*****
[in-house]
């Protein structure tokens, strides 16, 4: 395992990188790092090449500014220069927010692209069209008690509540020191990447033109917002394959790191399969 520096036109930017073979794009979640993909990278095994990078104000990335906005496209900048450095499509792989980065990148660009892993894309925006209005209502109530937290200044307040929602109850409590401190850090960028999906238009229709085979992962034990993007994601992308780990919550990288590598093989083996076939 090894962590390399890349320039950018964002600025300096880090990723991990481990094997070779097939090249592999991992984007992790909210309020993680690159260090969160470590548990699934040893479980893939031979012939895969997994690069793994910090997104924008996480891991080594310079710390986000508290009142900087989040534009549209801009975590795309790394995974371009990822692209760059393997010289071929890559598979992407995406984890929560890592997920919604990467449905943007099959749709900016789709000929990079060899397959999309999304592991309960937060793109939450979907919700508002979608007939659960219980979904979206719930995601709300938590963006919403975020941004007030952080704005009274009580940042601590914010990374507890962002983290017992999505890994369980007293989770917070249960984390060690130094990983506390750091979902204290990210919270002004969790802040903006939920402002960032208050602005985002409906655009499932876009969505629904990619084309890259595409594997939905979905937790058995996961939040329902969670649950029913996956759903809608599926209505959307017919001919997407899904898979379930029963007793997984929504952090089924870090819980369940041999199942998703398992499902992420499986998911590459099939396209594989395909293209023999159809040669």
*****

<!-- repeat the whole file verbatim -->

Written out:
[in-house]
């Protein structure tokens, strides 16, 4: 395992990188790092090449500014220069927010692209069209008690509540020191990447033109917002394959790191399969 520096036109930017073979794009979640993909990278095994990078104000990335906005496209900048450095499509792989980065990148660009892993894309925006209005209502109530937290200044307040929602109850409590401190850090960028999906238009229709085979992962034990993007994601992308780990919550990288590598093989083996076939 090894962590390399890349320039950018964002600025300096880090990723991990481990094997070779097939090249592999991992984007992790909210309020993680690159260090969160470590548990699934040893479980893939031979012939895969997994690069793994910090997104924008996480891991080594310079710390986000508290009142900087989040534009549209801009975590795309790394995974371009990822692209760059393997010289071929890559598979992407995406984890929560890592997920919604990467449905943007099959749709900016789709000929990079060899397959999309999304592991309960937060793109939450979907919700508002979608007939659960219980979904979206719930995601709300938590963006919403975020941004007030952080704005009274009580940042601590914010990374507890962002983290017992999505890994369980007293989770917070249960984390060690130094990983506390750091979902204290990210919270002004969790802040903006939920402002960032208050602005985002409906655009499932876009969505629904990619084309890259595409594997939905979905937790058995996961939040329902969670649950029913996956759903809608599926209505959307017919001919997407899904898979379930029963007793997984929504952090089924870090819980369940041999199942998703398992499902992420499986998911590459099939396209594989395909293209023999159809040669």